Merrian Webster defines clout


political clout

She parlayed her box-office clout to wealth and independence — B. S. Pierre

Etymonline explains that clout:

Sense of "personal influence" is 1958, on the notion of "punch, force."

When and where did this sense first emerged?


Fisticuffs and Sport

Clout as an uncountable noun meaning power or influence, especially in politics or business, is a metaphorical extension in the late 1950s of its original meaning as a strong blow, strike, or hit:

Yes, rot him! He gave me a cursed clout o' the jaws, and called me a coward, … — William Dunlap, The Africans, 1811. COHA

Rather than directly derived from random acts of physical violence, however, the new meaning was likely mediated through the word’s earlier extension into the world of sports: to clout opponents is to defeat them. A clout was a strong punch in boxing or a long hit in baseball, usually scoring. Sports reporters would occasionally use the word to describe a powerful drive in golf or tennis. The common denominator is strength and power: politics or business was just another game.

To say that the carnival of clout presented an the feature performance of the dual bill was a great banket ball exhibition would bo cutting the throat of truth to some degree. — Journal News (Nyack NY), 4 Jan. 1935.

Joe Louis, king of clout, arrives from the Midwest tomorrow to launch his 1940 campaign to begin training for his ninth defense of the world heavyweight championship against Arturo Godoy of Chile at Madison Square Garden on Feb. 9. — Jack Cuddy, “In This Corner” (syndicated column), San Bernadino Sun 12 Jan. 1940.

Mickey Mantle, baseball’s grand champion of clout, Monday night was named winner of the seventh annual S. Rae Hickok Professional Athlete of the Year Award and the 810,000 diamond-studded, gold-buckled belt which goes with it. — Daily Illini (ind. student paper, Univ. of Ill.Champaign-Urbana), 22 January 1957.

Using the word in this fashion, i.e., as an uncountable noun, opens the door to clout becoming an attribute or quality one could have instead of an action one performed.

Ann Landers

A search of digitized American newspapers yielded what may be the first occurrence of the new usage, some months before the 1958 date Etymonline suggests. A 15-year-old girl, signing her letter “Ragweed Ruth,” complains to syndicated advice columnist Ann Landers (Esther Lederer) that her mother kept bringing flowers and plants into the home to which she is allergic. Ann replies:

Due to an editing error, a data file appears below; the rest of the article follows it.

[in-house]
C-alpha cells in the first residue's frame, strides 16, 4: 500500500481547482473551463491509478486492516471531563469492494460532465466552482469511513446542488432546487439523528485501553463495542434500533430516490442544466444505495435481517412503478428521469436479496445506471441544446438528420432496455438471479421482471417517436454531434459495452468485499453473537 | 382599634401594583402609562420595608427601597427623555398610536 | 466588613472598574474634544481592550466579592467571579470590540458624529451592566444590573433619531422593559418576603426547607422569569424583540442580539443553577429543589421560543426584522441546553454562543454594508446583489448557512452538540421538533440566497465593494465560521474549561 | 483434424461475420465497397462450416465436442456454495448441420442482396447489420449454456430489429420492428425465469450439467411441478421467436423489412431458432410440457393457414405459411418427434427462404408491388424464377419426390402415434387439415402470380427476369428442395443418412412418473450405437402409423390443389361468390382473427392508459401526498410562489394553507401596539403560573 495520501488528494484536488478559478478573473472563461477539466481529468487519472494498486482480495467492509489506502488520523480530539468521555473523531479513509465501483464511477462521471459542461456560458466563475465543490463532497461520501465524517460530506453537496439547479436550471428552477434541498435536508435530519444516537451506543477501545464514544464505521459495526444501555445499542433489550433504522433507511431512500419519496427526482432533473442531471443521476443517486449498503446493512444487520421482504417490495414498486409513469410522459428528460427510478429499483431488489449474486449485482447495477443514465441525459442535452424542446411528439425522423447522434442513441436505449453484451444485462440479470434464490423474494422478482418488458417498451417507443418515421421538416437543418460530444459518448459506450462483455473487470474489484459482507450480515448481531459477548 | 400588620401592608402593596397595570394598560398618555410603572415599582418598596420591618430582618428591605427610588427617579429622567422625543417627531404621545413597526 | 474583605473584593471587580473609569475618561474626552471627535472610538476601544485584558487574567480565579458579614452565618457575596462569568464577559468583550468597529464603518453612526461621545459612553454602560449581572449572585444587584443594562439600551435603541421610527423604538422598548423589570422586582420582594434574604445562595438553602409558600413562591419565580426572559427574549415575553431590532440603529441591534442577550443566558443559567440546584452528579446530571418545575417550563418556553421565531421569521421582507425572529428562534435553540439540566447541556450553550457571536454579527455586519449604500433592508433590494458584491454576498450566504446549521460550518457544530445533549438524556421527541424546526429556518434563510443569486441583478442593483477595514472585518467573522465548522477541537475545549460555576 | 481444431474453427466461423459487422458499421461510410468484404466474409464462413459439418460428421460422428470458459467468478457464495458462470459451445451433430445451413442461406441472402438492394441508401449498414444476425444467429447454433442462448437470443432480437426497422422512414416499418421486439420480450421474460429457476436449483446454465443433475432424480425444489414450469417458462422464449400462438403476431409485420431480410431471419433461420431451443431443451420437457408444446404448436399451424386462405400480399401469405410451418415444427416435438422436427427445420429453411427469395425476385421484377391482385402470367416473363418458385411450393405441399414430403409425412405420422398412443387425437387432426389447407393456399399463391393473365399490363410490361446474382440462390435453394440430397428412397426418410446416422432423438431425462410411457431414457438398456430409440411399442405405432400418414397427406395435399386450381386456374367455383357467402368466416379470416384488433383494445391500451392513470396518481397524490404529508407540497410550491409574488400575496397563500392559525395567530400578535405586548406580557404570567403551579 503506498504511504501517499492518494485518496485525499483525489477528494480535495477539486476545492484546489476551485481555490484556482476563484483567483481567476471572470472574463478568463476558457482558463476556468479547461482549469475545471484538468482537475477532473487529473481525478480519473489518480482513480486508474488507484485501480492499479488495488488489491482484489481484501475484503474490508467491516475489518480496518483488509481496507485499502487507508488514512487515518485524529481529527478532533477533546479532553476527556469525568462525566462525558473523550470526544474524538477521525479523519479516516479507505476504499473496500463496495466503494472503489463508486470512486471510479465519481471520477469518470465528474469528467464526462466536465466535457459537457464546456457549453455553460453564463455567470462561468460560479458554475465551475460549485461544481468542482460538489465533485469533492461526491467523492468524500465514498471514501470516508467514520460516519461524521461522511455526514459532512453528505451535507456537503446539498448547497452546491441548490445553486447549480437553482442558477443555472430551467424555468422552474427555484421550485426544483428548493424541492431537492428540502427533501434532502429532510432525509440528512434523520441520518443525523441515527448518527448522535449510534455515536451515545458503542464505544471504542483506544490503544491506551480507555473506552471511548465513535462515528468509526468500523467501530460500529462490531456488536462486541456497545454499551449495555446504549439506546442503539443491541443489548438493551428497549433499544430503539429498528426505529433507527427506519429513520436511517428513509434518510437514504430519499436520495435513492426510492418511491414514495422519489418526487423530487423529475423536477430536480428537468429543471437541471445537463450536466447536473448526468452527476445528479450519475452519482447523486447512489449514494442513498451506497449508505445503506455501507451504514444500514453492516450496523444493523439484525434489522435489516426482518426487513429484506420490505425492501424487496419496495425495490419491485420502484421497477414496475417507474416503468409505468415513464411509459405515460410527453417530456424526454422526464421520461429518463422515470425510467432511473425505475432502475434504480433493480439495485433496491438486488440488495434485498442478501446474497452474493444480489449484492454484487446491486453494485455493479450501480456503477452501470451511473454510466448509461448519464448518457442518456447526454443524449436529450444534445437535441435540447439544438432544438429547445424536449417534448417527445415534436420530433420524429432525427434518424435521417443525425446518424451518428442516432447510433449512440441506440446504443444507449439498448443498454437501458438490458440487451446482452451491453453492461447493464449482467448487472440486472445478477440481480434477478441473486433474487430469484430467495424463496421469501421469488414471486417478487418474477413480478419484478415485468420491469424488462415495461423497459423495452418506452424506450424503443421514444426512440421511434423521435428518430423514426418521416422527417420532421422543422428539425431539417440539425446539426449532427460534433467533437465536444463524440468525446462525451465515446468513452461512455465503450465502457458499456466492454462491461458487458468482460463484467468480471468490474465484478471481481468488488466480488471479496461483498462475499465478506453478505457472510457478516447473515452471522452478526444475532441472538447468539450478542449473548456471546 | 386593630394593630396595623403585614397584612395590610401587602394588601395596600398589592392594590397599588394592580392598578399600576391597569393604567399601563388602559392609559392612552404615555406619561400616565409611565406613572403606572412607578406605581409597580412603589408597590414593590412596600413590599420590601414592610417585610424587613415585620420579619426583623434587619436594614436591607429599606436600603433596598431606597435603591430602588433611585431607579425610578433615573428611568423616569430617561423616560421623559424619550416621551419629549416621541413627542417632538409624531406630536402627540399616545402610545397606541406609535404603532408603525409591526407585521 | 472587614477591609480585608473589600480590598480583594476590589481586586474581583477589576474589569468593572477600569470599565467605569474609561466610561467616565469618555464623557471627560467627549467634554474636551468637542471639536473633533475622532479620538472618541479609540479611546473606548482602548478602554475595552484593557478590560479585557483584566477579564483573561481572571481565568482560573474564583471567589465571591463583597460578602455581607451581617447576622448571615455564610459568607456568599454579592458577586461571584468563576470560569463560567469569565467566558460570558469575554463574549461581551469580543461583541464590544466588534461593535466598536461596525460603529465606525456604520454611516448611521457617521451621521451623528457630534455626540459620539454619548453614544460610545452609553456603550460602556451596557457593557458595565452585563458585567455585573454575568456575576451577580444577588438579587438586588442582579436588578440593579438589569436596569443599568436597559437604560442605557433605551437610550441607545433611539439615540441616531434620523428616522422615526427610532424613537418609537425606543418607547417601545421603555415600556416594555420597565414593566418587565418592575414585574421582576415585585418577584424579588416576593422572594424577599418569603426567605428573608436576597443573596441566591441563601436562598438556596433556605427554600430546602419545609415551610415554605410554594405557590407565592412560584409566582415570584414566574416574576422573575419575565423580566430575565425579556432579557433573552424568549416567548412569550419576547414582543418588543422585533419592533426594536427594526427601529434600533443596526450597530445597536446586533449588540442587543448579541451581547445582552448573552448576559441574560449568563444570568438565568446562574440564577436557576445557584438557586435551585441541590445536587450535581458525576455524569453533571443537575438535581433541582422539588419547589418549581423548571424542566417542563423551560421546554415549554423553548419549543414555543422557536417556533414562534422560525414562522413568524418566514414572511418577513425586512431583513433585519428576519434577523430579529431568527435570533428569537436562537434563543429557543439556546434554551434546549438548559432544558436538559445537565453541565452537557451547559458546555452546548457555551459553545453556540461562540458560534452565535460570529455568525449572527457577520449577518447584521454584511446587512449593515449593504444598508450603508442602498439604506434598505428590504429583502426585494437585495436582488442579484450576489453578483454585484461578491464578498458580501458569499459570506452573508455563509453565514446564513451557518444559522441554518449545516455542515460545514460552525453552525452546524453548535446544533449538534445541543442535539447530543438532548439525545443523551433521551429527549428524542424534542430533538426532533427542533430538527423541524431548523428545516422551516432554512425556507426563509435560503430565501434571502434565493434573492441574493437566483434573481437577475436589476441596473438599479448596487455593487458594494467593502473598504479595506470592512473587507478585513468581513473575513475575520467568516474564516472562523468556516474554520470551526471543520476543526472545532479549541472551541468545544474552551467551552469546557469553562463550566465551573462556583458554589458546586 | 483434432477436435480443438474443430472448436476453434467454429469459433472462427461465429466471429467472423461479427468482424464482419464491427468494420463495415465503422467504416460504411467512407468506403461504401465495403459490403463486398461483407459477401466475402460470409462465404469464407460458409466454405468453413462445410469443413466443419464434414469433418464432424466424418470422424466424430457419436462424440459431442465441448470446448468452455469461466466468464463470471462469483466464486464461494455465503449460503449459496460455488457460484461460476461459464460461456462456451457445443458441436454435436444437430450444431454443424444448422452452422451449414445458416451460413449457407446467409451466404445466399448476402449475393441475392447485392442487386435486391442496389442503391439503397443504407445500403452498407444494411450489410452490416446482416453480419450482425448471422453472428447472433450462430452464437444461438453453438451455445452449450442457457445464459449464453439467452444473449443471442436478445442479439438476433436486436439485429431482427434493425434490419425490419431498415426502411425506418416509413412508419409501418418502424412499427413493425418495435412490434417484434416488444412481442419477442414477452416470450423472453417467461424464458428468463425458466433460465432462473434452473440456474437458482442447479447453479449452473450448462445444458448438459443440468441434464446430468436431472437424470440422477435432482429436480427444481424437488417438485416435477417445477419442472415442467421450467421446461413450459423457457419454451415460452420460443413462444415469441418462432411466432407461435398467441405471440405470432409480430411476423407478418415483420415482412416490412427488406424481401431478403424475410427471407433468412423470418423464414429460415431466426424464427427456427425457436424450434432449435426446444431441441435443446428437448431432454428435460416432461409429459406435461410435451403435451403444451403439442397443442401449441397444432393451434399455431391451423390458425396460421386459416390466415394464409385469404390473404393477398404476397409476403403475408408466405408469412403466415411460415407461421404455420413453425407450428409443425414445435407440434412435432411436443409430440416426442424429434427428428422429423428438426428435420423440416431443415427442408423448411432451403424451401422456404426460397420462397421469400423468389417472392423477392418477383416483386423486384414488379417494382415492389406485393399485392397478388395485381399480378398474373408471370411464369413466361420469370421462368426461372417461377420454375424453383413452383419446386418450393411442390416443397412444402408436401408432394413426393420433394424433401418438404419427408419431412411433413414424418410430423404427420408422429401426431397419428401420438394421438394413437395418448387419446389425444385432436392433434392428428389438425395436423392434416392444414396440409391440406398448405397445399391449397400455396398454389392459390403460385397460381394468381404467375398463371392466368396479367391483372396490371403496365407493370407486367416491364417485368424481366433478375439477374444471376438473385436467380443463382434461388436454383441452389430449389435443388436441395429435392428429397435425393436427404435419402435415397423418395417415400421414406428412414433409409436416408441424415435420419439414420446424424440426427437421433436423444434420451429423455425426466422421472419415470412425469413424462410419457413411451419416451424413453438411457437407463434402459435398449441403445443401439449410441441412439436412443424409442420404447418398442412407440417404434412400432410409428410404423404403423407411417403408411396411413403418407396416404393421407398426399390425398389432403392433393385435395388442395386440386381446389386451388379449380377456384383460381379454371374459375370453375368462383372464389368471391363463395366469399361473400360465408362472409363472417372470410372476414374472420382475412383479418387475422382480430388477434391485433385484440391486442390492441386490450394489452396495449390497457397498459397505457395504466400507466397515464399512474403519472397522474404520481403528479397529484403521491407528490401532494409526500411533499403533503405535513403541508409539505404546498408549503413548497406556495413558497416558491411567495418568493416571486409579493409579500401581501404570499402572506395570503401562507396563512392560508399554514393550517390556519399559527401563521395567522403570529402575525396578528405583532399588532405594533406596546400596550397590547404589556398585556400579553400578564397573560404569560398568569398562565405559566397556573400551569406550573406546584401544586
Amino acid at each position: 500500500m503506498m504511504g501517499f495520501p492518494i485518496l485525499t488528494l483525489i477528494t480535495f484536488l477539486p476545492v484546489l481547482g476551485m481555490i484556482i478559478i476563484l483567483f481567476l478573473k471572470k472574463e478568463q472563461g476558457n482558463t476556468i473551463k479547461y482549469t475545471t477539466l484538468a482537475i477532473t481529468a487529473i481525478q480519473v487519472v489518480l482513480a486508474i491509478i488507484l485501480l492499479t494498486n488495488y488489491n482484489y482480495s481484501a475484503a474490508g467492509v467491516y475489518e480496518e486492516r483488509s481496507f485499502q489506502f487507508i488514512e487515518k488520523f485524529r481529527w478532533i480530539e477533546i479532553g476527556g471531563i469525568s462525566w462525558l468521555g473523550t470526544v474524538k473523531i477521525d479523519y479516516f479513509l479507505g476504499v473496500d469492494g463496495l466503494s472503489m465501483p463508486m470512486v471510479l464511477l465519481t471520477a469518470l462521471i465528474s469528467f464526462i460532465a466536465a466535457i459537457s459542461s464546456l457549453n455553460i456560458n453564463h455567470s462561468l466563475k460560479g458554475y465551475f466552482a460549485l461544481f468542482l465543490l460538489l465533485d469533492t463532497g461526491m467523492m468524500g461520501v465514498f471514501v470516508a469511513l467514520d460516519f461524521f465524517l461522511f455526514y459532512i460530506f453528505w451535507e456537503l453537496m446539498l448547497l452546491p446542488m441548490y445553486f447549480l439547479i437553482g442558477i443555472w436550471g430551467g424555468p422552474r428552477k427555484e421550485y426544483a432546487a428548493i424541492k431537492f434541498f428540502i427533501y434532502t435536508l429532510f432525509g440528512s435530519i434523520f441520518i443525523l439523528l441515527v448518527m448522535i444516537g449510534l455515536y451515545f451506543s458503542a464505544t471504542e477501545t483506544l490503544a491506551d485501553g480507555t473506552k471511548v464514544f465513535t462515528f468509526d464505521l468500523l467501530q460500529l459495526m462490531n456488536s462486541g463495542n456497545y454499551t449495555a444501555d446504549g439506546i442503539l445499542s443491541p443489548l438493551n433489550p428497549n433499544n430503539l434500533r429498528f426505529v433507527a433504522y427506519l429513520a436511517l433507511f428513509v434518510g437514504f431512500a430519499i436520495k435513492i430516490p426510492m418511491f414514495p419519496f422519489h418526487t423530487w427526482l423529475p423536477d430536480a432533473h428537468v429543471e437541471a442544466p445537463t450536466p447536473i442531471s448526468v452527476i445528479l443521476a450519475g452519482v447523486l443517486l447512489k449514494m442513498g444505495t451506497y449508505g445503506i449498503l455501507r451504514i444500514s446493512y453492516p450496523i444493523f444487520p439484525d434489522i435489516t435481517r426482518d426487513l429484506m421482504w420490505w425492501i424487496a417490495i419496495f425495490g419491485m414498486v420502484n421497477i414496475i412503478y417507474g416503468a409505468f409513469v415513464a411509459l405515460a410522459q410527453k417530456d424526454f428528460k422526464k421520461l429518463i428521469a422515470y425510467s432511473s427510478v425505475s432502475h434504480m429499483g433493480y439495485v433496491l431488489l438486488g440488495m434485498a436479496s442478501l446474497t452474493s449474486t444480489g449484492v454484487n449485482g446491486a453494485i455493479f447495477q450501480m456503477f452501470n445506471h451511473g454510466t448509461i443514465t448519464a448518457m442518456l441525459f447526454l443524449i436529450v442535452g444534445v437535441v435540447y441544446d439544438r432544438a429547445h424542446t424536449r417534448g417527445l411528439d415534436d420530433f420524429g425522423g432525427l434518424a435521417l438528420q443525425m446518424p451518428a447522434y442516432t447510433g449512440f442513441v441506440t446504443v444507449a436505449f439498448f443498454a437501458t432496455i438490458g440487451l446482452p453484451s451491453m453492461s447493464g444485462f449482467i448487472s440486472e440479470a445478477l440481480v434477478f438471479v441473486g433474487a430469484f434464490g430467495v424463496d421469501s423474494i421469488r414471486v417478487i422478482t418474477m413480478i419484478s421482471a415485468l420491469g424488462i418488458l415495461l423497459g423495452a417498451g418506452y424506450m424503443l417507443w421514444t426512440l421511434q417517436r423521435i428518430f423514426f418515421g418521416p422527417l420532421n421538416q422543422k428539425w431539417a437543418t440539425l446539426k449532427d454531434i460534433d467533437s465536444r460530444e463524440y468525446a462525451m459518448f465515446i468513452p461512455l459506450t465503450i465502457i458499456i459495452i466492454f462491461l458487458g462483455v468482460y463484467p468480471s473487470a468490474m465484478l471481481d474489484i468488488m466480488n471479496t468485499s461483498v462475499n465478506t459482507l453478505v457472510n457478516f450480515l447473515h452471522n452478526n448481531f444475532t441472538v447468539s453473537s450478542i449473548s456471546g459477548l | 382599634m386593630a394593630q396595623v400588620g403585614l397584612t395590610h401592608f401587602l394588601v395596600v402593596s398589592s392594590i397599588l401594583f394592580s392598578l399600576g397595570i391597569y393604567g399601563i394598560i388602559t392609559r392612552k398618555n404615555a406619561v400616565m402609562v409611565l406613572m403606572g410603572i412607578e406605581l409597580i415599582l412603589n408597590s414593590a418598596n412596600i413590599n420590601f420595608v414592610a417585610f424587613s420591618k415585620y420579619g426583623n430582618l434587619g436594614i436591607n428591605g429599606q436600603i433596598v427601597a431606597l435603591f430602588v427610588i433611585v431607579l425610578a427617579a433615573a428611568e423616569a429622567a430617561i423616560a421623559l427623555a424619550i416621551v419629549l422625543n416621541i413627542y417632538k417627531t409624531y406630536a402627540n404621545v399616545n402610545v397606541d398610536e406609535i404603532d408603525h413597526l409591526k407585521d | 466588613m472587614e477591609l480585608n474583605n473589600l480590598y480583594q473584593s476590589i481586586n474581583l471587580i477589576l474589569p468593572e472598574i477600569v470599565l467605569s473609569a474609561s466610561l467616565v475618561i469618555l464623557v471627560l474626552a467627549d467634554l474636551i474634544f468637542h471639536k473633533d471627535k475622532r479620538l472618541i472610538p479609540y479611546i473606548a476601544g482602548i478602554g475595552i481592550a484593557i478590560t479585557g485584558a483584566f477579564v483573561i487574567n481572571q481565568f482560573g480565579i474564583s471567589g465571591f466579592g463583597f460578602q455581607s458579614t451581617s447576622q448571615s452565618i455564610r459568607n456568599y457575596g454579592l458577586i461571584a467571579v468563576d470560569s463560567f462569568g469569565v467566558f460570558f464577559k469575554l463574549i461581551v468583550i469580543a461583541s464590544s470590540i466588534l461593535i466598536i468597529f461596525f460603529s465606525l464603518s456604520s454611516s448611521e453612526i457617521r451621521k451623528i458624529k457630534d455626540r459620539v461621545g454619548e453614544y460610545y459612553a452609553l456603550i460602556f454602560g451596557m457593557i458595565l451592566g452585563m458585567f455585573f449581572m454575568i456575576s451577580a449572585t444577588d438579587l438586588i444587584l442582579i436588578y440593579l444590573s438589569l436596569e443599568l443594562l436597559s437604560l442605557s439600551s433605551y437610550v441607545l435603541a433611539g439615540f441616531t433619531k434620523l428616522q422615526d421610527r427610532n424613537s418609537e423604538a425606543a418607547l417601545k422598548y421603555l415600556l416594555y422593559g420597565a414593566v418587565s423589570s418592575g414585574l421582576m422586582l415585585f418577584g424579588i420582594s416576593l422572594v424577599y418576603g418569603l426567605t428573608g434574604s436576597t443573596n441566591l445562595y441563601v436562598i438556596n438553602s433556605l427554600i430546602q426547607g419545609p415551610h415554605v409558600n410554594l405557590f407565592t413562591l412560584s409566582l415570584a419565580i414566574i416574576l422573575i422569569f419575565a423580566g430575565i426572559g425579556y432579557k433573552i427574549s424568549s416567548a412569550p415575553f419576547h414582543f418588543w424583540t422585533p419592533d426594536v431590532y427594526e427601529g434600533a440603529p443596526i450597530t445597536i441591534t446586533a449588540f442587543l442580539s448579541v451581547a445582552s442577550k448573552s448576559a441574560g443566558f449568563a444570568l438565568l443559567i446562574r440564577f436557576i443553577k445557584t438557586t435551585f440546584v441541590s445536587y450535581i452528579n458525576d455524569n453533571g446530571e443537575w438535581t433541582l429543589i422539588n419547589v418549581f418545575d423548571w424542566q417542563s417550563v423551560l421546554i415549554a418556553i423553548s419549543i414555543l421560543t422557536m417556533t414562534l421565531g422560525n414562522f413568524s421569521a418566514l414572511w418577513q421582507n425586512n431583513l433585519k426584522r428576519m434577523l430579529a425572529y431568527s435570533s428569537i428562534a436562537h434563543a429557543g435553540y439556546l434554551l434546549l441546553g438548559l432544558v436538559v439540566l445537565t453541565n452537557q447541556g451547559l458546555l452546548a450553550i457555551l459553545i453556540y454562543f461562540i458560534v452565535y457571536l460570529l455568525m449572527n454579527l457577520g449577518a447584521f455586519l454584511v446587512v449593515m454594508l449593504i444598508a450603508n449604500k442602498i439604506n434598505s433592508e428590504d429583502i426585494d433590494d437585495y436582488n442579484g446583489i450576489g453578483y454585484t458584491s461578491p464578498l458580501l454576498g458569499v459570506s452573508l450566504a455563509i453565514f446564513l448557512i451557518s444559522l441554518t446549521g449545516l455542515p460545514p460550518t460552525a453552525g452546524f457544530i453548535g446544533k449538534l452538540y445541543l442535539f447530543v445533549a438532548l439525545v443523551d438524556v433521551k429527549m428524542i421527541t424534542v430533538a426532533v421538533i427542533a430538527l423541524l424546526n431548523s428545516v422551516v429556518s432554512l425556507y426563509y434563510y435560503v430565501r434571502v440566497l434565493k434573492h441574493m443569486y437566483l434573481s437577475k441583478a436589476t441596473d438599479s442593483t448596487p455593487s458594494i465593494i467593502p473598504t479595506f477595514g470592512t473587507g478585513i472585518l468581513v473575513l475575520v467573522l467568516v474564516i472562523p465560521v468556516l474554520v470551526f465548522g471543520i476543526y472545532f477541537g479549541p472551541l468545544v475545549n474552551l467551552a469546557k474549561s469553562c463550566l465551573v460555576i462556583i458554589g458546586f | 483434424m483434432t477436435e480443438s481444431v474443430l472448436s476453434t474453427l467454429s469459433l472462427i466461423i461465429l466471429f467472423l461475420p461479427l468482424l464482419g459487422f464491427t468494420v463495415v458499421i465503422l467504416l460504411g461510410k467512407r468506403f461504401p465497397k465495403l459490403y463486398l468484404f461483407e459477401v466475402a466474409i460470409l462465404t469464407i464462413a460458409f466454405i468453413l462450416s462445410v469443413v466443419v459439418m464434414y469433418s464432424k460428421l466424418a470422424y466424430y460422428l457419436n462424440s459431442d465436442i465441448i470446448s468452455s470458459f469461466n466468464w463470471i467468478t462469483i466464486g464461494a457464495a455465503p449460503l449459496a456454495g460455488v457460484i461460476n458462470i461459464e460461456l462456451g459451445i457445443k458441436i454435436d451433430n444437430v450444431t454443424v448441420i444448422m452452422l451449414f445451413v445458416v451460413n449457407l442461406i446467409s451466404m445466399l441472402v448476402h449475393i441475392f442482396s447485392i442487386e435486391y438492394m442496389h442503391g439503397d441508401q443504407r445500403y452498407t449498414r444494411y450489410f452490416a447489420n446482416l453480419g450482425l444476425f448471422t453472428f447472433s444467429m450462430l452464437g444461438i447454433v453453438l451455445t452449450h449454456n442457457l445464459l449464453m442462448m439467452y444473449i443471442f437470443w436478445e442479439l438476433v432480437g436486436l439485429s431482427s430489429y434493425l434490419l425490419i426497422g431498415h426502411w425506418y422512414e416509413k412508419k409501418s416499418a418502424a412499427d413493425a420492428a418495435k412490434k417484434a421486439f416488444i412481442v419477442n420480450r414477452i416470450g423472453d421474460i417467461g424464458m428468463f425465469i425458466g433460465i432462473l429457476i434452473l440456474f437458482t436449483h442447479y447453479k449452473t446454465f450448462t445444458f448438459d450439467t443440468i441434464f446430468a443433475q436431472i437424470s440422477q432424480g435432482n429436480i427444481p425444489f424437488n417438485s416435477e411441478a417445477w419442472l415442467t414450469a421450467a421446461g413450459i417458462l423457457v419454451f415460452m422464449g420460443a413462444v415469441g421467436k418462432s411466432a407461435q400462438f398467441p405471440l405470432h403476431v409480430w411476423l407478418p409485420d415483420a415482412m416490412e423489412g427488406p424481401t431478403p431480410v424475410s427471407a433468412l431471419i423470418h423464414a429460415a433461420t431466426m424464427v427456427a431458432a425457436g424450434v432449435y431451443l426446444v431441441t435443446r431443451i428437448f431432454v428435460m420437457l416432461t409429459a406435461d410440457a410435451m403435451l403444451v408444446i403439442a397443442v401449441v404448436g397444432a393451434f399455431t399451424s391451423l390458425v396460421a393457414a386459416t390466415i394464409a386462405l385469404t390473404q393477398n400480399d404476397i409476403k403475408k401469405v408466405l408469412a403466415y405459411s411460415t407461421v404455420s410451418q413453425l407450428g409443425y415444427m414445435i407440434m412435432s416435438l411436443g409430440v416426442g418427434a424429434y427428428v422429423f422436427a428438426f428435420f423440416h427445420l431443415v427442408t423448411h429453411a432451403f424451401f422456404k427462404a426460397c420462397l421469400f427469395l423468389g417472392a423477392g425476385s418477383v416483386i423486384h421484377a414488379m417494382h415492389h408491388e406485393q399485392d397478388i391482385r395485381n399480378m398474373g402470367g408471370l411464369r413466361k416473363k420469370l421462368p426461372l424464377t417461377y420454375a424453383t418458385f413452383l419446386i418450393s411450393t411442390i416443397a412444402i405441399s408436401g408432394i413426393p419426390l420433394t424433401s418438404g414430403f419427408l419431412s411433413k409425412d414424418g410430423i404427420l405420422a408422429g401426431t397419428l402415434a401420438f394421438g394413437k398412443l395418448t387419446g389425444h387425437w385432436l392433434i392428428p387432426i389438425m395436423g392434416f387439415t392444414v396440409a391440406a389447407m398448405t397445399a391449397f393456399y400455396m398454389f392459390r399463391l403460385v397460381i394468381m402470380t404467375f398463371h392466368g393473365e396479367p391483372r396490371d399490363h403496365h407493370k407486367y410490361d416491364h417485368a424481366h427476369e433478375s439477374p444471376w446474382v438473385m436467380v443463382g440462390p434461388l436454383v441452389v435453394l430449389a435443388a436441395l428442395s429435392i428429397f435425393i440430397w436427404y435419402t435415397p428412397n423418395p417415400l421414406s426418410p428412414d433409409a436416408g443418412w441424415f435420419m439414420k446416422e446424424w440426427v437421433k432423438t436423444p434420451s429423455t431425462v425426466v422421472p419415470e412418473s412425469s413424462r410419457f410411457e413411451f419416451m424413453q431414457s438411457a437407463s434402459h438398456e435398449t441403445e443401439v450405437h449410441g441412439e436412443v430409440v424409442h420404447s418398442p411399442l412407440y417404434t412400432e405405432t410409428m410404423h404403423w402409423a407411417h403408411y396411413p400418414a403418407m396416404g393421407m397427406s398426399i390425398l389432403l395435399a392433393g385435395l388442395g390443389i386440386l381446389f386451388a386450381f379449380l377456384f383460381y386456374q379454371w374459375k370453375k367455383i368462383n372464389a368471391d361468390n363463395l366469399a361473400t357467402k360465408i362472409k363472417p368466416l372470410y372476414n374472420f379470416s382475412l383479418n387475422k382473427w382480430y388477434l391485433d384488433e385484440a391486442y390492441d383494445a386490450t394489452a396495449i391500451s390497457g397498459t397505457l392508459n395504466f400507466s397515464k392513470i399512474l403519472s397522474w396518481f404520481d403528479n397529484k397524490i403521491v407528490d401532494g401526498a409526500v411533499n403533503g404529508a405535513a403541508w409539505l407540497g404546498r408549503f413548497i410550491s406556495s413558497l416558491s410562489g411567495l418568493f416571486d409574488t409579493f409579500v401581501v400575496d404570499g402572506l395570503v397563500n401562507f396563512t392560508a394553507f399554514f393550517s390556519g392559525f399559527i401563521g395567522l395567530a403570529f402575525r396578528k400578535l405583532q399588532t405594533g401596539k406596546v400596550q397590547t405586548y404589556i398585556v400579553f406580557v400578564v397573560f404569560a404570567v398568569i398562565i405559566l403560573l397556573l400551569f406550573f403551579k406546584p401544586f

Take your problem to your family physician. He'll have more clout than anyone. If HE suggests that Mother clear away the jungle, she'll probably listen. — “Ask Ann Landers” (syndicated column), San Bernardino Sun 64/25, 30 Sept. 1957.

Both Lederer and her twin sister, Pauline Phillips, who wrote the quite similar “Dear Abby” column, were noted for their use of colloquial forms and slang, so the expression might not be that much older than its appearance in Lederer’s column. Considering Lederer’s wide circulation, many Americans who might not have been familiar with the usage would have learned it from her.


Curiously enough, in the jargon of organized crime, a clout was someone on the mob payroll:

Harry Cane, brother of former West Coast mobster Mickey Cohen, testified that the racket could not exist “without a clout at the banks and a clout at the FHA.” Cane explained that “clout” is an underworld term for a contact who can be bribed. — San Bernardino Sun 61/15, 17 Sept. 1954.

To have clout at the Federal Housing Administration to further their home remodeling and repair racket — funds were diverted — the mob needed clouts.


According to the Random House Dictionary there is an early usage instance in the mid-19th century of clout used in political context. But its usage appears to have started in Chicago in the mid-1900:

The Random House Historical Dictionary of American Slang suggests it was in New York, citing an 1868 letter Walt Whitman received from his brother, Thomas Jefferson Whitman, about some Brooklyn guys who “always think they are going to be deprived of office and ‘clout.’” But it’s curious that the term barely surfaced at all for another eighty years.

Political clout appeared in the Tribune for the first time in 1946, in a story about hoodlums seizing control of the Bridge and Structural Iron Workers Union. One of the alleged thugs, Matt Breen, reportedly told a union official:

  • It’s tough, Tom, that you can’t understand that I’m the boss now over all iron workers. I’ve got a political ‘clout’ that’s bigger than you imagine.”

Over the next 40 years, “clout” pulled ahead of “pull” in Chicago’s vocabulary. “Pull” must have started to sound bland in comparison with this more visceral and menacing word. The Trib referred to “political clout” 762 times between 1946 and 1985, compared to 121 instances of “political pull” over that same period.


  • That's really the OP's job, though.
    – Kris
    Dec 5 '18 at 7:07
  • 1
    @Kris - well, it’s a new user.....
    – user 66974
    Dec 5 '18 at 8:15
  • 1
    A (countable) political clout is different from having (uncountable) clout, but that's hardly a major leap. I started with Etymonline and went from there, but “Ann Landers” was syndicated from the Trib, so there’s a Chicago connection.
    – KarlG
    Dec 5 '18 at 9:42

Your Answer

By clicking “Post Your Answer”, you agree to our terms of service, privacy policy and cookie policy

Not the answer you're looking for? Browse other questions tagged or ask your own question.